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87% of sales and marketing leaders believe their alignment is the biggest opportunity for improving business performance today geralt / Pixabay

While sales and marketing leaders overwhelmingly agree that being aligned is critical for business success, there are challenges in the tactical execution, according to data from LinkedIn.

In the survey of 395 sales and marketing leaders – all from technology, financial services and professional services firms across the UK, Germany, France and Ireland – 90% say they are misaligned across strategy, process, content and culture.

A huge majority (97%) of those leaders face challenges with alignment on content and messaging. Problems cited include marketing teams creating content without any input from sales, content being too product-led, and failing to focus on the problem the customer is trying to solve.

To many, this will be nothing new. Sales and marketing have long been the odd couple – their communications breakdown has been an industry hot topic for decades. But the emergence of fresh data is a good opportunity to revisit the topic, and its publication is well-timed.

Part of the problem is that, in the years pre-coronavirus, B2B marketing has been skewing towards the bottom of the sales funnel, chasing leads that can be easily marketing qualified (MQLs) and sales accepted (SALs).

It has been about finding the ‘ready-to-buys’ – a trend that has been driven by management’s focus on ROI, where return equals sales. Less focus has been on the not-right-nows (mid-funnel) or don’t-think-I-have-a-problems (top of funnel).

For years, this approach hasn’t been especially problematic because leads have been plentiful. However, that’s not where we now find ourselves. The economic fallout of the coronavirus pandemic has effectively removed the bottom of the funnel because few businesses are buying anything that’s not mission-critical right now.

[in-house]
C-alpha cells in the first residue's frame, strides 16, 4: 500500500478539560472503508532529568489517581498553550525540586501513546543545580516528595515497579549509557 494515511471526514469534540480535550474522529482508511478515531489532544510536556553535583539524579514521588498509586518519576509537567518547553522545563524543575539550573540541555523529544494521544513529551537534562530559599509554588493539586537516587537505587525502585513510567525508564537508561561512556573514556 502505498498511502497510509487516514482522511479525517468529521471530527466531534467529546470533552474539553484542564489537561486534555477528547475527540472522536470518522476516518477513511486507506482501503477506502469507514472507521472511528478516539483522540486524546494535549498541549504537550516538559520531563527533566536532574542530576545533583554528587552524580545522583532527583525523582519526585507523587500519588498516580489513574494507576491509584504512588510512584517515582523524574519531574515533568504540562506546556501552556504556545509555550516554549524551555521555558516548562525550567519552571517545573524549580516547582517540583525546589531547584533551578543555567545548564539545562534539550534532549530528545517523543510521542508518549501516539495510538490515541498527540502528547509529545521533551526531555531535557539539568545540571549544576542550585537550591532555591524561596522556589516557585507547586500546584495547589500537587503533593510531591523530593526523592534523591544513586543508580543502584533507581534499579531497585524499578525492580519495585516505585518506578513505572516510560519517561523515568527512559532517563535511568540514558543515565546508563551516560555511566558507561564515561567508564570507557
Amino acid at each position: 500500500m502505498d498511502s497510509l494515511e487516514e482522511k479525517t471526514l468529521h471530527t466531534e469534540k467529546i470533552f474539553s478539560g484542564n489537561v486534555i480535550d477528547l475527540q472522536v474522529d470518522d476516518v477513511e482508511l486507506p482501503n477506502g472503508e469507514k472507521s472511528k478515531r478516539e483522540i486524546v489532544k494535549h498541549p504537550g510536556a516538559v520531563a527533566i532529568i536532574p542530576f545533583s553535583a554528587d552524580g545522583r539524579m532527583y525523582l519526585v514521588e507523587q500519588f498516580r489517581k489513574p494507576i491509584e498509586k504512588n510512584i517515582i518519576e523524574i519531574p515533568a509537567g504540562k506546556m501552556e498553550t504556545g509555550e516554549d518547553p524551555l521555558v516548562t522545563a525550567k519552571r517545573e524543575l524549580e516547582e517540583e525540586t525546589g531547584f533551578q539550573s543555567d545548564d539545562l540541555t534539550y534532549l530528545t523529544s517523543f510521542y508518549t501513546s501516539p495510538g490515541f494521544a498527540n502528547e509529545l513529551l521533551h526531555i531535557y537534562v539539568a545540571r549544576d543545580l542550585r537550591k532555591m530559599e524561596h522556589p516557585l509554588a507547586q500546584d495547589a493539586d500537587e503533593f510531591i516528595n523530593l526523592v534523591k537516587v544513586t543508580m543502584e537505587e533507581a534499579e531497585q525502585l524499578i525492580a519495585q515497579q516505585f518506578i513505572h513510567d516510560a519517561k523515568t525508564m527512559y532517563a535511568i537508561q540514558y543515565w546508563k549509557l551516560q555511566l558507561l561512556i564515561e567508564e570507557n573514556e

With the pipeline dry, and sales and marketing blinking at each other through Zoom wondering what on earth to do, now seems a good time to start speaking the same language. Content is a good place to begin.

The most powerful content strategies in this climate will perform two really important functions. The first, to focus on meeting customer pain-points at every step of the buyer journey, right from the earliest point (helping a potential customer realise they have a problem). This can be partially informed by sales’ frontline intelligence, coupled with rigorous market research.

The second function is to make brand a priority. In a market like today’s when customers are being bombarded by offers from desperate vendors, brand stands as a critical source of trust and mental availability.

Companies that invest in creating a distinctive customer-focused brand will outperform short-termist competitors both during a recession and as we come out the other side.

Of course, a new joined-up strategy will involve some internal disruption in the short term as sales and marketing get on the same page. As LinkedIn’s report states, “An aligned strategy starts with shared goals, evolves into jointly agreed programmes and campaigns targeted at the same audiences or accounts, and finishes with common or connected measures and metrics. If you don’t measure the same things then even the best strategies will fall apart very quickly.”

But, for those teams that can coordinate and collaborate, the rewards may be bountiful: 87% of sales and marketing leaders believe their alignment is the biggest opportunity for improving business performance today.